A recent study presented at the 114th annual convention of the American Psychological Association (APA) finds that a faith-based positive religious belief helps psychological well-being after cardiac surgery. Furthermore, having negative religious thoughts and struggles may hinder recovery.

Emerging research has suggested a complex relationship between religiosity and health-related well-being. In this study, the mechanisms through which religious coping styles influenced the postoperative recovery of 309 cardiac patients were followed by researchers.

According to lead author Amy L. Ai, PhD, of the University of Washington and coauthor Crystal Park, PhD, of the University of Connecticut, the coping attitudes were studied as the patients recovered from surgery at the University of Michigan Medical Center.

The researchers found that perceived social support and hope contributed to less depression and anxiety for postoperative patients who used positive religious coping styles in their every day lives.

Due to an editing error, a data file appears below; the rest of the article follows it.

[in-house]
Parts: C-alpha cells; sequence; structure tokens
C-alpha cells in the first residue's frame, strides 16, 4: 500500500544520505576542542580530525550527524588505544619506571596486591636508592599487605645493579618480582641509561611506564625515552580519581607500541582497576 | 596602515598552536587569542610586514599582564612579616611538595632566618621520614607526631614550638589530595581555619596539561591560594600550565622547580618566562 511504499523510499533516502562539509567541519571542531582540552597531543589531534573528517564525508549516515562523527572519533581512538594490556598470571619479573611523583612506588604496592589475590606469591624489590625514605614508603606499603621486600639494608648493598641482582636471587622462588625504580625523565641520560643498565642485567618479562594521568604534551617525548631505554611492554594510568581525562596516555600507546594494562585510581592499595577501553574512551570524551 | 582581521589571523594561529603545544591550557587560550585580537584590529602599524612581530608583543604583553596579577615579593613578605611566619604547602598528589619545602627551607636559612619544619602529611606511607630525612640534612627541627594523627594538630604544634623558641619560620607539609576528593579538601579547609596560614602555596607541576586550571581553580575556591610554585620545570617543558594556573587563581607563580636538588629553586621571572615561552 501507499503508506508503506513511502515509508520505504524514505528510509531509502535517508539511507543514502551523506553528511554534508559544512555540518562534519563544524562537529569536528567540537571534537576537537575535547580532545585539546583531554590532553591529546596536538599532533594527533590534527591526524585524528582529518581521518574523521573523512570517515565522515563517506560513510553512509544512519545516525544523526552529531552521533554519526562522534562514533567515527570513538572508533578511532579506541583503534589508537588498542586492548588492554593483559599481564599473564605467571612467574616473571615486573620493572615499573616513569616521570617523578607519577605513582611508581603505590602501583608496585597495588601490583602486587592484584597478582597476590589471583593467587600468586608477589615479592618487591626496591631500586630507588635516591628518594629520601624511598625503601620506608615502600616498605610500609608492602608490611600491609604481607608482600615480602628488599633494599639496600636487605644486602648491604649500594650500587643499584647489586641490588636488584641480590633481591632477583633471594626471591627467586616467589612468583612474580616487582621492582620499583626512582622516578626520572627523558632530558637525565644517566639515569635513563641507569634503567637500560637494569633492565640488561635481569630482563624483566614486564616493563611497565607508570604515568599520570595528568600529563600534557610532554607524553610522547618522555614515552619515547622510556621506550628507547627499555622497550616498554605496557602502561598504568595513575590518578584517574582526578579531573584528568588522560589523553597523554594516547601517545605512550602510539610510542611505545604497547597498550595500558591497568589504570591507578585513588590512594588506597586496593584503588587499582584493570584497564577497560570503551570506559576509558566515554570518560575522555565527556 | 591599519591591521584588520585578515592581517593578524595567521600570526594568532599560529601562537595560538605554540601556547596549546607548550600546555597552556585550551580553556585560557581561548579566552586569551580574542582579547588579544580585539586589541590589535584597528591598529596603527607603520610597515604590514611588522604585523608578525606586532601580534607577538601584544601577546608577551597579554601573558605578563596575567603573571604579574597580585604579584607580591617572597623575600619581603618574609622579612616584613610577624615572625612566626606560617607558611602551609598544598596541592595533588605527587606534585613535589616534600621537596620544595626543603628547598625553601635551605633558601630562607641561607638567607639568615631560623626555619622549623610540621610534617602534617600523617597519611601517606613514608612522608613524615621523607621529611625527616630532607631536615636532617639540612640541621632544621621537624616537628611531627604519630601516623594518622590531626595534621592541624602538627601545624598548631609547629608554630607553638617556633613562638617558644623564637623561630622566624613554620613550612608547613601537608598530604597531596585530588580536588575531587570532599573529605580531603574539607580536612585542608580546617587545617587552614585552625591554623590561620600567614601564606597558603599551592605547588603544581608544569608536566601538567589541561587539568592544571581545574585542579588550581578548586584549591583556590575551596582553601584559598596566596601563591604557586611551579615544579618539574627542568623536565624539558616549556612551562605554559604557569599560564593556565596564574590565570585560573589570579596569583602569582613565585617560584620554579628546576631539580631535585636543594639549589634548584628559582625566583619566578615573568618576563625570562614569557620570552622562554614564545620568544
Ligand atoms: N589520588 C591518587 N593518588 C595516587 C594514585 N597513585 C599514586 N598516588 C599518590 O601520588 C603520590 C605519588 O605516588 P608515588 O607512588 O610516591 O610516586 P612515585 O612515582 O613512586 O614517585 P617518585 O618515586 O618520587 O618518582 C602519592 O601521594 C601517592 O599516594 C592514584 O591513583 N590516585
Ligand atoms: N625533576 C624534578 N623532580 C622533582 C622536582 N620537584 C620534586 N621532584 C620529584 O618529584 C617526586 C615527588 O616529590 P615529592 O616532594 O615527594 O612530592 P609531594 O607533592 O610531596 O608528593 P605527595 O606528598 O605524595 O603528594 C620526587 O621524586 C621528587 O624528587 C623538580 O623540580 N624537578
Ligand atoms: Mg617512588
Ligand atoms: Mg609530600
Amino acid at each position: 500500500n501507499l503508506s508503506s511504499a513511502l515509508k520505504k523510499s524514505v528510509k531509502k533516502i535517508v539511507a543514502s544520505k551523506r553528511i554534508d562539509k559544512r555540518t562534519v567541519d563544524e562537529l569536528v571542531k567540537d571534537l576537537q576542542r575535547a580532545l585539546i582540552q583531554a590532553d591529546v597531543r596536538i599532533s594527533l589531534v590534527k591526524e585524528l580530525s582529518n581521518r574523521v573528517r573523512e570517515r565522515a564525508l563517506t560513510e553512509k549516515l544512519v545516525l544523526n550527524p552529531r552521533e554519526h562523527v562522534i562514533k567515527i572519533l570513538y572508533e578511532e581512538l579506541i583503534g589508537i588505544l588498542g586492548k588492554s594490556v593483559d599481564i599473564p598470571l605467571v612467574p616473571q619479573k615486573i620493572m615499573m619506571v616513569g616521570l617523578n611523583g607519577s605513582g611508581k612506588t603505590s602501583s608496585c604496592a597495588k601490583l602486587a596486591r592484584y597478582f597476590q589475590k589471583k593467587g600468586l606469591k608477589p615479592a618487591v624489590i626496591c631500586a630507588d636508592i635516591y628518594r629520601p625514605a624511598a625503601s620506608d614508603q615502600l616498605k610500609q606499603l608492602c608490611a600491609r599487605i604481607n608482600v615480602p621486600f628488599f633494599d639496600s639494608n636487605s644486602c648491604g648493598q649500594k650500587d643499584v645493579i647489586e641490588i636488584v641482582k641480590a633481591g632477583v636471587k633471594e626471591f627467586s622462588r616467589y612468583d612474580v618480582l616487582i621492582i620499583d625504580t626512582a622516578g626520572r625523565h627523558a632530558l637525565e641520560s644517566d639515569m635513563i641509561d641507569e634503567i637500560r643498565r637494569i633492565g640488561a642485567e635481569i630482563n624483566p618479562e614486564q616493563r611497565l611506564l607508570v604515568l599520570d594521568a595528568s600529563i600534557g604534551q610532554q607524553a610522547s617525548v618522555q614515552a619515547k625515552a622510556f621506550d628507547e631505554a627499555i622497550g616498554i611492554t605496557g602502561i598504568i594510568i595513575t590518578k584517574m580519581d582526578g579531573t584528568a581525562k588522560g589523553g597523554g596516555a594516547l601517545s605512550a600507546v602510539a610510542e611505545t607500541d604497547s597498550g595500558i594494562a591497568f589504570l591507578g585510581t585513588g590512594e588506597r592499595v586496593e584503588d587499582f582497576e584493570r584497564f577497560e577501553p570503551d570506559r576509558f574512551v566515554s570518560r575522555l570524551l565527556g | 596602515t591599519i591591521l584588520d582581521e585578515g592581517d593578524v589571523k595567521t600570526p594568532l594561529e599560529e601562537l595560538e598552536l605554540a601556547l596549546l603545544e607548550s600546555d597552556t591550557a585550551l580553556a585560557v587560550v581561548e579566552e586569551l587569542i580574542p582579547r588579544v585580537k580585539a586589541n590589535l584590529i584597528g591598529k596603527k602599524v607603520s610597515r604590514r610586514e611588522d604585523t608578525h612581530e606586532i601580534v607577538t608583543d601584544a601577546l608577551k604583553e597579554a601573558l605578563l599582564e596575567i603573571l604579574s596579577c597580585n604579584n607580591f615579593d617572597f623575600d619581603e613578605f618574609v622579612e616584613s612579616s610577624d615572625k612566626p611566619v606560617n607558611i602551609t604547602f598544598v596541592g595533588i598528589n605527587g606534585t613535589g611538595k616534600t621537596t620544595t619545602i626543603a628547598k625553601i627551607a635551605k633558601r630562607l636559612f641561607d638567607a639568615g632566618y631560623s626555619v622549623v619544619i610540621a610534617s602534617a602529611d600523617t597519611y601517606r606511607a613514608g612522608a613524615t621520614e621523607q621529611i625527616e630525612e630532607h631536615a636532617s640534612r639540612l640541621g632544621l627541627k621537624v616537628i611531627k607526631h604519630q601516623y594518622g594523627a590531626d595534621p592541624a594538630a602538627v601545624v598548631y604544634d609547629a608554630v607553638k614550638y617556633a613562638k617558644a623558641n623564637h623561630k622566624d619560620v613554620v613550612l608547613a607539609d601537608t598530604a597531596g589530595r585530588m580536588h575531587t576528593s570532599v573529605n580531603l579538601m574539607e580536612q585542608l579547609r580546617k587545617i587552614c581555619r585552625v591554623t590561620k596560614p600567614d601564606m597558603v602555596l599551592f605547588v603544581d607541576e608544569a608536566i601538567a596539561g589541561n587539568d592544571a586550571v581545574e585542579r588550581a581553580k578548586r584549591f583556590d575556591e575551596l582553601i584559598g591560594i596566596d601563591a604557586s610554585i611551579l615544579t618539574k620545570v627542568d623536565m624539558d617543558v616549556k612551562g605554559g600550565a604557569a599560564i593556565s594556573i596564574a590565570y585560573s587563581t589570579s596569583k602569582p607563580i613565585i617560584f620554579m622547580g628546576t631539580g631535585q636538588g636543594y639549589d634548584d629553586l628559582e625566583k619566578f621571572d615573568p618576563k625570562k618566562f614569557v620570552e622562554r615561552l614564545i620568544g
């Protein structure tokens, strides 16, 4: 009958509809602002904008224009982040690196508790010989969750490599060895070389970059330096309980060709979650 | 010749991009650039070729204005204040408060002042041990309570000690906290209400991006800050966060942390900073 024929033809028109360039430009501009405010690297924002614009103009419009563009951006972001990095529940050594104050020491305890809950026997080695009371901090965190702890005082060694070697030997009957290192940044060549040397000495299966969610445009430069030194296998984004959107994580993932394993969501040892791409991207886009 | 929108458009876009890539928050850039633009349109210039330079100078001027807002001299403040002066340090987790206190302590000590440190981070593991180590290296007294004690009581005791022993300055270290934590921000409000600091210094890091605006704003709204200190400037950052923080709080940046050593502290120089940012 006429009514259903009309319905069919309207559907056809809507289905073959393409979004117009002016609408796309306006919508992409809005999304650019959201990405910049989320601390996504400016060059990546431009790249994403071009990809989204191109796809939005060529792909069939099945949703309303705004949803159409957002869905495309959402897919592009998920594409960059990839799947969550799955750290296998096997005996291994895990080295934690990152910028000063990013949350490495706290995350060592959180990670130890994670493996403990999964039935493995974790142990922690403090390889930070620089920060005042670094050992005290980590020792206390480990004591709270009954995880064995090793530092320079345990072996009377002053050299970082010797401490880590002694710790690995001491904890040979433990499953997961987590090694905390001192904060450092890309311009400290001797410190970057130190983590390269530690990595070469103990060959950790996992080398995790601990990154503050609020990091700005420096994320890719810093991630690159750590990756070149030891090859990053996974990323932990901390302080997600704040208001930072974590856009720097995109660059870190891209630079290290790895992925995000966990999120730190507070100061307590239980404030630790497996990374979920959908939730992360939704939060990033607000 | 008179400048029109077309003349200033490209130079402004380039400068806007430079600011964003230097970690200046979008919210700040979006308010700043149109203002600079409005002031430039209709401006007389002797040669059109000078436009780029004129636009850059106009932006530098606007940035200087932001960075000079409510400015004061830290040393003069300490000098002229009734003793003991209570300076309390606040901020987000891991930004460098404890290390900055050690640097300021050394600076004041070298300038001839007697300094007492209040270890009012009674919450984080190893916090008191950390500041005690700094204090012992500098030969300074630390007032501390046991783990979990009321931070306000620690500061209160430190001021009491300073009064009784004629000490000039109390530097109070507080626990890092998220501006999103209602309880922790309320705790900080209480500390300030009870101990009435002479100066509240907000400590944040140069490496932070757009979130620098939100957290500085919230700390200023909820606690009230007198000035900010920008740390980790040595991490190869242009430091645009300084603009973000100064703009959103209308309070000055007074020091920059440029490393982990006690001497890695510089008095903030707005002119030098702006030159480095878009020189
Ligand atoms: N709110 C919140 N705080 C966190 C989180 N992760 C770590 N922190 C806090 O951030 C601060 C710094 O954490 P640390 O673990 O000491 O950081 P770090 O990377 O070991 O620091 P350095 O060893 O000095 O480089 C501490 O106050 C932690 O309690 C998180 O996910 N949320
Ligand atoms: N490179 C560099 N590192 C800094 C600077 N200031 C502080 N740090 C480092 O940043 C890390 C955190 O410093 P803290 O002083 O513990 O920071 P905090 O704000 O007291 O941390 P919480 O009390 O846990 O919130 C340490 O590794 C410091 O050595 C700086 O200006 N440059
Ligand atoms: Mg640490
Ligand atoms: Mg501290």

“The contribution of social support to hope suggests that those who perceive more support at this critical moment may feel more hopeful about their recovery,” said Dr. Ai. Acts of positive religious coping include religious forgiveness, seeking spiritual support, collaborative religious coping (fellowship with others who share the same beliefs), spiritual connection, religious purification and thoughts of religious benevolence.

Negative coping styles are associated with the inability of patients to protect their psychological well-being against the distress of depression and anxiety that tend to predict poor postoperative recovery in the literature. This relationship is related to poor mental health at both preoperative and postoperative times, indicating ongoing faith-based struggles.

Negative coping patterns consist of spiritual discontent, thoughts of punishing God, insecurity, demonic thoughts, interpersonal religious discontent, religious doubt, and discontented spiritual relations.

“These pathways appear to be key in understanding how religious coping styles may be helpful or harmful to a person’s ability to handle stressful situations. These findings imply that health and mental health professionals should be more attentive to faith factors as inspirational or motivational springboards in some contexts,” said Dr. Ai.

Source: American Psychological Association